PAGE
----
This is where things went haywire for Justin Trudeau. Rather than seeking direction from the Privy Council or the Cabinet or the PMO, Wilson-Raybould took it upon herself personally to exercise her discretion not to defer the SNC Lavalin case. She did not see the larger political picture, as her deputy had – especially where a possible loss of seats in Quebec was concerned.

Their well-publicized confrontation in the fall of 2018 led Trudeau to retreat into his office to lick his wounds.

Hard on its heels came the Meng case, once again a complex situation demanding exercise of discretion, this time by Wilson-Raybould acting in her capacity as minister of justice.

Had the deputy minister of justice been doing his job, he and his lackeys in the International Assistance Group would not have rubberstamped the U.S. request for the provisional warrant of Meng in Vancouver en route to a Mexican trade fair. The U.S. request was not only arbitrary, it was obviously politically motivated by U.S. technology giants vying for U.S. hegemony in the 5G sector.

Suffice to say that the then-minister of justice, stung by the anaphylactic response of the PM and clerk of the Privy Council to her refusal to defer the SNC Lavalin case, sat on her hands when it came to exercising discretion in the Meng case. For the harried prime minister, it must have come as another “Oh no!” moment.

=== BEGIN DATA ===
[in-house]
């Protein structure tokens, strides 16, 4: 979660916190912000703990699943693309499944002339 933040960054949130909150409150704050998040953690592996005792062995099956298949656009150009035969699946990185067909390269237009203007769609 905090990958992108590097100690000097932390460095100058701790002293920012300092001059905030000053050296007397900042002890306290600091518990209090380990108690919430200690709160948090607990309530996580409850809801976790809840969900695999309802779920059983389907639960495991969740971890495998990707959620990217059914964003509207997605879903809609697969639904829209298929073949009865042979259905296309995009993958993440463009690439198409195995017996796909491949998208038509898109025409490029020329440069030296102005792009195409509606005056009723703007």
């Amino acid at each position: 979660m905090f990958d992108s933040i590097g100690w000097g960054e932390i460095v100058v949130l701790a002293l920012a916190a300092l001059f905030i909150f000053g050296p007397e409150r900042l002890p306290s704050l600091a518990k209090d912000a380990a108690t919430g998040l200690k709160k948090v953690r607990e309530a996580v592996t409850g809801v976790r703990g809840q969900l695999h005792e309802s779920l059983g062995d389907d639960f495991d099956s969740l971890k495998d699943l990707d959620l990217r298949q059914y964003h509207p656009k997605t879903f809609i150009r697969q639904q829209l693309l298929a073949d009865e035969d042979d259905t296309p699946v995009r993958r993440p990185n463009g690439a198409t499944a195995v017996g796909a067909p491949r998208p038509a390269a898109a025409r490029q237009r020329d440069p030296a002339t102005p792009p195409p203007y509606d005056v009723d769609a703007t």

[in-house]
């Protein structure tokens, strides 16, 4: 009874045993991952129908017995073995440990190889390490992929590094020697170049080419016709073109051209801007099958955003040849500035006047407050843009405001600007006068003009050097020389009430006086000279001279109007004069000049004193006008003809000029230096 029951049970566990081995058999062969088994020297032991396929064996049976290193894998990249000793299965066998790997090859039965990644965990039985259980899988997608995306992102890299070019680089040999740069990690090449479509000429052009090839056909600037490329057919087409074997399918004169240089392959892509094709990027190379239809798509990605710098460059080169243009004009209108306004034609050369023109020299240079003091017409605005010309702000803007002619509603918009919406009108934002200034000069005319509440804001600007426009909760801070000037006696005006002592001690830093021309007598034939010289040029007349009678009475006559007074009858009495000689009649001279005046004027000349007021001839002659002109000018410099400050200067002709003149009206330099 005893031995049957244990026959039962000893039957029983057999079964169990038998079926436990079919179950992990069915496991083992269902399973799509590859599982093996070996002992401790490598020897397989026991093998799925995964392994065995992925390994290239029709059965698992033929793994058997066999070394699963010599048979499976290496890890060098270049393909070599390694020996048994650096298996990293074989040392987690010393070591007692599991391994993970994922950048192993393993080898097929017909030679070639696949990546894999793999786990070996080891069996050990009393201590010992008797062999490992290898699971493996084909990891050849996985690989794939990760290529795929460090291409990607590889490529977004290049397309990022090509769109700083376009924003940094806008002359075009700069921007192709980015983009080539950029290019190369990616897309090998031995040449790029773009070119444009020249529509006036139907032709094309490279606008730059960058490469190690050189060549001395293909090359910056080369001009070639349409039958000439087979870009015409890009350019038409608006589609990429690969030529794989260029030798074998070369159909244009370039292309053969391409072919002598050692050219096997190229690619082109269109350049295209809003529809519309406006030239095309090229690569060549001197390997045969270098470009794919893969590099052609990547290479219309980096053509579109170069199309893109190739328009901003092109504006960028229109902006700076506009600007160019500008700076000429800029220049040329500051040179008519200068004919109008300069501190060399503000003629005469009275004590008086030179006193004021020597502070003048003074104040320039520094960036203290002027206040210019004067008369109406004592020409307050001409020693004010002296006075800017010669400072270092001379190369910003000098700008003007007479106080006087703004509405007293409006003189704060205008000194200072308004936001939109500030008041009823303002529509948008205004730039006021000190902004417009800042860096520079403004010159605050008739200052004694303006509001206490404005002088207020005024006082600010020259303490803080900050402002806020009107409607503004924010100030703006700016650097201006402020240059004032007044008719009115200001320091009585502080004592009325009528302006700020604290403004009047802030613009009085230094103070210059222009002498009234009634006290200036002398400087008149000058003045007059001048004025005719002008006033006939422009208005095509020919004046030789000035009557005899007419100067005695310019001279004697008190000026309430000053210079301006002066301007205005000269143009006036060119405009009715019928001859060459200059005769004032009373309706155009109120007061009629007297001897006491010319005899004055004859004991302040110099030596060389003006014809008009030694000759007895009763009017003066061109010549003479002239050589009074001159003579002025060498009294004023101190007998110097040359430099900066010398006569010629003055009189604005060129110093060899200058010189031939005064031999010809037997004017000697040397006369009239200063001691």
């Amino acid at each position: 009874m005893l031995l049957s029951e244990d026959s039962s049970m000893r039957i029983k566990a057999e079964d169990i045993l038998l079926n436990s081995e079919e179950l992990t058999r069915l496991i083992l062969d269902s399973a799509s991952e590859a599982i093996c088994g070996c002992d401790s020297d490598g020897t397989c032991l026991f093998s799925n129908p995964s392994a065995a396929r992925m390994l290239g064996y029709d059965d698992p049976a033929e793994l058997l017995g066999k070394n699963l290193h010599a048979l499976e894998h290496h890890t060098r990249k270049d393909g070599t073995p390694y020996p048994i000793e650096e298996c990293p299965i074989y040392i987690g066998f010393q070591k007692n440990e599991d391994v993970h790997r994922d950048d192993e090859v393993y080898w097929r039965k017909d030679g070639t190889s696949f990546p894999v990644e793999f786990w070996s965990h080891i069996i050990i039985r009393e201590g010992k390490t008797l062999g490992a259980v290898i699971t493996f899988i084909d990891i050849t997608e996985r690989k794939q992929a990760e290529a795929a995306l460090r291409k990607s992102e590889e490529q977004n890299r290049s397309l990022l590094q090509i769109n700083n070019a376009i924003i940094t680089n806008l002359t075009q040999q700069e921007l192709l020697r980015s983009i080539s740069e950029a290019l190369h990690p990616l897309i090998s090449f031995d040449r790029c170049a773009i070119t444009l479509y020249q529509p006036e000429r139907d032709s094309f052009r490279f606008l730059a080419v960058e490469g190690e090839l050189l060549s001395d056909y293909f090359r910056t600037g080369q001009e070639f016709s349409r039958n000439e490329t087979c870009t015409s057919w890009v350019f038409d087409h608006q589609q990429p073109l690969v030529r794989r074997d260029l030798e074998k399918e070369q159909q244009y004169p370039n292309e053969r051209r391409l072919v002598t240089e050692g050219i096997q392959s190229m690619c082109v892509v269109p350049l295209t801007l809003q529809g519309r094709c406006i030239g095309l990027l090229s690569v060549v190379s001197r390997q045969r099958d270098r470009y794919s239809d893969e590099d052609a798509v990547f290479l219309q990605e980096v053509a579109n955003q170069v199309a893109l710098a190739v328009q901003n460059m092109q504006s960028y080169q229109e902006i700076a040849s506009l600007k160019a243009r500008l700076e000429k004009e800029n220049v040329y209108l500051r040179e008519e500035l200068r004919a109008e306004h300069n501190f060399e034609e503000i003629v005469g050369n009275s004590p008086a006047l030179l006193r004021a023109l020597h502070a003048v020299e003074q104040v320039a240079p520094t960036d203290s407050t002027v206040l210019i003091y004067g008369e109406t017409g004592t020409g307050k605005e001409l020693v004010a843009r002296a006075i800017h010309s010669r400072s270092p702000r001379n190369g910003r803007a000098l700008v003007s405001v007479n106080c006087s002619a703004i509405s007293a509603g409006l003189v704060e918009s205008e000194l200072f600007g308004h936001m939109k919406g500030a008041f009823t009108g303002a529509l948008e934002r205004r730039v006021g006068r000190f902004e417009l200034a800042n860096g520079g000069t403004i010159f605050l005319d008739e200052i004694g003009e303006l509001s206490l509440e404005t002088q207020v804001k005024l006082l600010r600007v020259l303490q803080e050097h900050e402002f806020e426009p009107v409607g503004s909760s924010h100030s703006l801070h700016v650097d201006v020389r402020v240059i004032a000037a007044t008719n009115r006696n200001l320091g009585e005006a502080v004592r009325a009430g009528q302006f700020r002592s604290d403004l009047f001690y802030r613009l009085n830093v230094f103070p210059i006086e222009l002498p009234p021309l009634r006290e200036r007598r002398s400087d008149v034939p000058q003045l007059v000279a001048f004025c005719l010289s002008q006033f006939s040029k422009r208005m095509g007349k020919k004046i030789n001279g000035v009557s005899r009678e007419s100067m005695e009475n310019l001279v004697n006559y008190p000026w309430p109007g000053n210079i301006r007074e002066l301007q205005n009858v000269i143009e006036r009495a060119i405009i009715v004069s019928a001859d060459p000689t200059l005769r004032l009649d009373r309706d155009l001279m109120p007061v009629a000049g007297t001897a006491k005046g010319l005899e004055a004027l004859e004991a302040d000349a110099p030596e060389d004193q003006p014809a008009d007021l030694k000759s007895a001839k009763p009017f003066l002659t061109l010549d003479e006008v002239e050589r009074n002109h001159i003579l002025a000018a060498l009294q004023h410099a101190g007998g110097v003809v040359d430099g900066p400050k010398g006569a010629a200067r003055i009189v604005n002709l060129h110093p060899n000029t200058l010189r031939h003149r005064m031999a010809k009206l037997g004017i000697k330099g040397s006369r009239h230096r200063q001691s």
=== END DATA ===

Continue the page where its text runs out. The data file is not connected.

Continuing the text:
Then, while in Argentina, he saw an opening: Why not invoke the Rule of Law? Yes! Canada is a country of the Rule of Law! Let the courts decide.

Wrong idea about what the ‘rule of law’ means

Once Wilson-Raybould got the axe, Lametti jumped into the hot seat. “Yes! Rule of Law! Let the courts decide!” he parroted, without giving much thought to the world of economic hurt that would be generated by poking the tiger – and by failing to act in accordance with his statutory discretion.

Now, in the Diab case, he once again improperly invokes the Rule of Law, failing to recognize that in extradition matters, the courts act only in an advisory capacity. As soon as the minister has the courage to exercise his discretion to say “enough is enough” in an extradition case, the extradition is over, because under s. 23 of the Act, the judge is then compelled to discharge the person facing extradition.

Lametti has the power, indeed the obligation, to reject any renewed extradition request from France, where Hassan Diab is concerned.

France has proven to be an untrustworthy extradition partner, claiming to have evidence where there was none, claiming to be ready for trial when they weren’t. They lied. And as a consequence of their dishonesty, Dr. Diab spent three years in a French prison before being set free by a court of appeal.

The Minister of Justice seems to think that he can retrace in the Diab case the arbitrary template he used to proceed with the Meng hearing – in the hallowed name of the Rule of Law.

That’s just disgusting.

  • Dr. Gary Botting is author of several books on extradition, including Halsbury’s Laws of Canada: Extradition; Canadian Extradition Law Practice; Extradition between Canada and the United States; and Extradition: Individual Rights vs. International Obligations.